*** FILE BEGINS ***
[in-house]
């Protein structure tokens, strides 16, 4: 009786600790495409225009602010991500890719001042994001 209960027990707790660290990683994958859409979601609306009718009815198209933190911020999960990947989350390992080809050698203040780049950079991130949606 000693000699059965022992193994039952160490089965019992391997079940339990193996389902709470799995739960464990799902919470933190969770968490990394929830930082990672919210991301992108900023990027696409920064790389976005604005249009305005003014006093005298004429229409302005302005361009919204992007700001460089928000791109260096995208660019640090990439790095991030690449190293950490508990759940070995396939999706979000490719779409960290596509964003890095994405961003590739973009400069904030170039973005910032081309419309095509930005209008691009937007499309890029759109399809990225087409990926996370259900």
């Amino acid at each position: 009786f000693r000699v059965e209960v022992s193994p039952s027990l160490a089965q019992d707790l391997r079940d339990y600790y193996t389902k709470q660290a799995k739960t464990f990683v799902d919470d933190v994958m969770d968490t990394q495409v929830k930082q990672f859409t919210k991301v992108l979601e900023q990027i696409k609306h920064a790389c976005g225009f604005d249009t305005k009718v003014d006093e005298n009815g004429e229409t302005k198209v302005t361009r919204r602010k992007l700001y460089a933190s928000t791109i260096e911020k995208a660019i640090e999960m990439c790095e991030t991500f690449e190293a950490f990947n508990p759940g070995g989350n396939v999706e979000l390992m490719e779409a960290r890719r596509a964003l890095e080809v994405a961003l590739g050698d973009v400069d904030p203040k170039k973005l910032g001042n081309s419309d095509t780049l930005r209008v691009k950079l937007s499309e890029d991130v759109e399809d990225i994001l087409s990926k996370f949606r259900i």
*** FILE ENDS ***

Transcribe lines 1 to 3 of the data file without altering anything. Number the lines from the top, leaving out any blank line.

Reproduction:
[in-house]
């Protein structure tokens, strides 16, 4: 009786600790495409225009602010991500890719001042994001 209960027990707790660290990683994958859409979601609306009718009815198209933190911020999960990947989350390992080809050698203040780049950079991130949606 000693000699059965022992193994039952160490089965019992391997079940339990193996389902709470799995739960464990799902919470933190969770968490990394929830930082990672919210991301992108900023990027696409920064790389976005604005249009305005003014006093005298004429229409302005302005361009919204992007700001460089928000791109260096995208660019640090990439790095991030690449190293950490508990759940070995396939999706979000490719779409960290596509964003890095994405961003590739973009400069904030170039973005910032081309419309095509930005209008691009937007499309890029759109399809990225087409990926996370259900």
């Amino acid at each position: 009786f000693r000699v059965e209960v022992s193994p039952s027990l160490a089965q019992d707790l391997r079940d339990y600790y193996t389902k709470q660290a799995k739960t464990f990683v799902d919470d933190v994958m969770d968490t990394q495409v929830k930082q990672f859409t919210k991301v992108l979601e900023q990027i696409k609306h920064a790389c976005g225009f604005d249009t305005k009718v003014d006093e005298n009815g004429e229409t302005k198209v302005t361009r919204r602010k992007l700001y460089a933190s928000t791109i260096e911020k995208a660019i640090e999960m990439c790095e991030t991500f690449e190293a950490f990947n508990p759940g070995g989350n396939v999706e979000l390992m490719e779409a960290r890719r596509a964003l890095e080809v994405a961003l590739g050698d973009v400069d904030p203040k170039k973005l910032g001042n081309s419309d095509t780049l930005r209008v691009k950079l937007s499309e890029d991130v759109e399809d990225i994001l087409s990926k996370f949606r259900i």